Tuesday, May 09, 2006

Prager on subjectivism in religion

Of course, commentator and radio talk show host Dennis Prager would never actually agree with the idea that religion as such is subjective and yet, every once in while, the blatant truth of this proposition has to shine through. In an excellent column today Prager joins those who have been advocating for some time that this war is misnamed and the enemy is very much religious in nature. However, in an interesting passage in this article Prager writes:
With a background in religious studies and having studied Arabic and Islam, many listeners have called my radio show asking me if I consider Islam to be inherently violent or even evil. From 9-11 to now, I have responded that I do not assess religions; I assess the practitioners of religions. Why? Because it is almost impossible to assess any religion since its own adherents so often differ as to what it is. For example, is Christianity the Christianity of most evangelicals or that of the National Council of Churches? On virtually every important moral issue, they differ. The same holds true for right- and left-wing groups within Judaism.[emphasis added]
This has been my criticism of those claiming that religion can provide the basis for morality. Religious people such as Prager claim that without God there can be no morality. Why? Because, Prager would argue, reason is incapable to deriving "ought" from "is" or morality from facts. As a result, supposedly we will just end up with a lot of different opinions of what's right and what's wrong but no absolute or objective standard. Judeo-Christian values, however, do provide absolute right and wrong, it is claimed, and thus people in favor of morality ought to support religion and Judeo-Christian values in particular.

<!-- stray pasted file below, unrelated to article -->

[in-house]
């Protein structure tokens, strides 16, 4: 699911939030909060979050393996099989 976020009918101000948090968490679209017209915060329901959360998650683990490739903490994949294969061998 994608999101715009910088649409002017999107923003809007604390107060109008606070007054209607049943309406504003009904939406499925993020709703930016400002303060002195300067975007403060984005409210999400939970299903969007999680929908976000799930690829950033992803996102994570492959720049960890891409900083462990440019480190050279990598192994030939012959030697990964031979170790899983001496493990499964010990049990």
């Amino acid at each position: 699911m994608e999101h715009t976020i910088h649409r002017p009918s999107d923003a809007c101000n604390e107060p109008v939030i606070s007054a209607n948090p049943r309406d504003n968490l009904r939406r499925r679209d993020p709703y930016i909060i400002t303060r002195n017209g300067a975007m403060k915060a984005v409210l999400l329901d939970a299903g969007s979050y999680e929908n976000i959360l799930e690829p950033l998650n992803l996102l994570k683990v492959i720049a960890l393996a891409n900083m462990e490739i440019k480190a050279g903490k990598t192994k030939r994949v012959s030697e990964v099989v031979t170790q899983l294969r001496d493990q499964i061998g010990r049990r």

But clearly, by Prager's own admission, if the problem is that people might disagree, religion provides no solution. Even putting aside the issue of the existence of multiple different religions, people within the same religion often disagree quite strongly as to the interpretation of their sacred texts. So frankly, as far as I'm concerned religious people are back to square one.

Needless to say, this ignores multiple other problems with basing morality on religion rather than reason and reality, such as the fact that religion is based on impossible fantasies, which must be taken on faith, the result of which can hardly be considered objective. It is really no surprise that disagreements on interpretations of these fantastic ideas persists.

No comments: